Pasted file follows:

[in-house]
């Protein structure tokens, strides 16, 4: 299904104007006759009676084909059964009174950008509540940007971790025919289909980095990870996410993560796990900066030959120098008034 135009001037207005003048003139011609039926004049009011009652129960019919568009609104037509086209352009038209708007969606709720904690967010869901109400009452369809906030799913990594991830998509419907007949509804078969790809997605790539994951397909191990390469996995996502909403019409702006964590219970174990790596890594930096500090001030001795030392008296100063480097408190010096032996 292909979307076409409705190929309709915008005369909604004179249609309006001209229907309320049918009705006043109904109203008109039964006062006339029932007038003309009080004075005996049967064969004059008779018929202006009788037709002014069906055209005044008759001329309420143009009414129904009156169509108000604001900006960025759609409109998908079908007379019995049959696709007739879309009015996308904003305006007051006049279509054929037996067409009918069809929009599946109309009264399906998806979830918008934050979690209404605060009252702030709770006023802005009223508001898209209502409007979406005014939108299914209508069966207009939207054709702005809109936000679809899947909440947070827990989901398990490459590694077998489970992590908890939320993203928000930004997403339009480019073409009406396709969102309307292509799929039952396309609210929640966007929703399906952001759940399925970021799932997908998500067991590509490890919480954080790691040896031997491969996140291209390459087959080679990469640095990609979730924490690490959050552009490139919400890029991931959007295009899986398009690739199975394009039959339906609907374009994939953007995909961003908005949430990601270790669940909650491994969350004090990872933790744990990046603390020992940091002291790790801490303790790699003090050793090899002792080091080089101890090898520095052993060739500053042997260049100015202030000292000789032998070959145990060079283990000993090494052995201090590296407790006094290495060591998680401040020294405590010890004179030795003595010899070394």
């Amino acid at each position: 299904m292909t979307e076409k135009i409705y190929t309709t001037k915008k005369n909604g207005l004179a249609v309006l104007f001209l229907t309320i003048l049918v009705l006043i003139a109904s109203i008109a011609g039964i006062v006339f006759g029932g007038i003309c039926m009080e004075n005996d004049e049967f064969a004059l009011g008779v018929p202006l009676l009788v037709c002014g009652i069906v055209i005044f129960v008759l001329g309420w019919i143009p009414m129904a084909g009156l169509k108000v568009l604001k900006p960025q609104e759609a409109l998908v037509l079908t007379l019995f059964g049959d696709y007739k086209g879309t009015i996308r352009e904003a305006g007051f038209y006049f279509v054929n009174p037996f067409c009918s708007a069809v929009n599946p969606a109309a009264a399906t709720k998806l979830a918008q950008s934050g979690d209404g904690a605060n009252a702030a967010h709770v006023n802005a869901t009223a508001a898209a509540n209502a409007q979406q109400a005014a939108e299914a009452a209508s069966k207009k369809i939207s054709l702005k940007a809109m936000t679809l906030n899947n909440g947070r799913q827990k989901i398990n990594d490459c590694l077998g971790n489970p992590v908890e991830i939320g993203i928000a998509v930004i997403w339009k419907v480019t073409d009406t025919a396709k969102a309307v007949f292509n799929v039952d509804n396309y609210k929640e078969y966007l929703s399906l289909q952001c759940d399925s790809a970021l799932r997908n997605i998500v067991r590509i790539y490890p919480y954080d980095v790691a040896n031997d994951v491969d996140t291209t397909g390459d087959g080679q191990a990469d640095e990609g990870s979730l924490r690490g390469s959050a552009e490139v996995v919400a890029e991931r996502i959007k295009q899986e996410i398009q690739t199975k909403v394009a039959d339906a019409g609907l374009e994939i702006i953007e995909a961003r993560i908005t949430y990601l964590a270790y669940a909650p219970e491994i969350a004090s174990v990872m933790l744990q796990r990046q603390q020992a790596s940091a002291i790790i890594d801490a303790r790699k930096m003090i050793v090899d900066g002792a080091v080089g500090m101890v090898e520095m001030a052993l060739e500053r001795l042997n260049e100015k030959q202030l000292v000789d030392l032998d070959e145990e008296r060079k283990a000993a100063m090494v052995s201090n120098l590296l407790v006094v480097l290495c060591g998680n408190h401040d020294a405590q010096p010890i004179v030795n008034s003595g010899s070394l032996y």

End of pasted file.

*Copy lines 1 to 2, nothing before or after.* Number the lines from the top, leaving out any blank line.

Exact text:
[in-house]
């Protein structure tokens, strides 16, 4: 299904104007006759009676084909059964009174950008509540940007971790025919289909980095990870996410993560796990900066030959120098008034 135009001037207005003048003139011609039926004049009011009652129960019919568009609104037509086209352009038209708007969606709720904690967010869901109400009452369809906030799913990594991830998509419907007949509804078969790809997605790539994951397909191990390469996995996502909403019409702006964590219970174990790596890594930096500090001030001795030392008296100063480097408190010096032996 292909979307076409409705190929309709915008005369909604004179249609309006001209229907309320049918009705006043109904109203008109039964006062006339029932007038003309009080004075005996049967064969004059008779018929202006009788037709002014069906055209005044008759001329309420143009009414129904009156169509108000604001900006960025759609409109998908079908007379019995049959696709007739879309009015996308904003305006007051006049279509054929037996067409009918069809929009599946109309009264399906998806979830918008934050979690209404605060009252702030709770006023802005009223508001898209209502409007979406005014939108299914209508069966207009939207054709702005809109936000679809899947909440947070827990989901398990490459590694077998489970992590908890939320993203928000930004997403339009480019073409009406396709969102309307292509799929039952396309609210929640966007929703399906952001759940399925970021799932997908998500067991590509490890919480954080790691040896031997491969996140291209390459087959080679990469640095990609979730924490690490959050552009490139919400890029991931959007295009899986398009690739199975394009039959339906609907374009994939953007995909961003908005949430990601270790669940909650491994969350004090990872933790744990990046603390020992940091002291790790801490303790790699003090050793090899002792080091080089101890090898520095052993060739500053042997260049100015202030000292000789032998070959145990060079283990000993090494052995201090590296407790006094290495060591998680401040020294405590010890004179030795003595010899070394």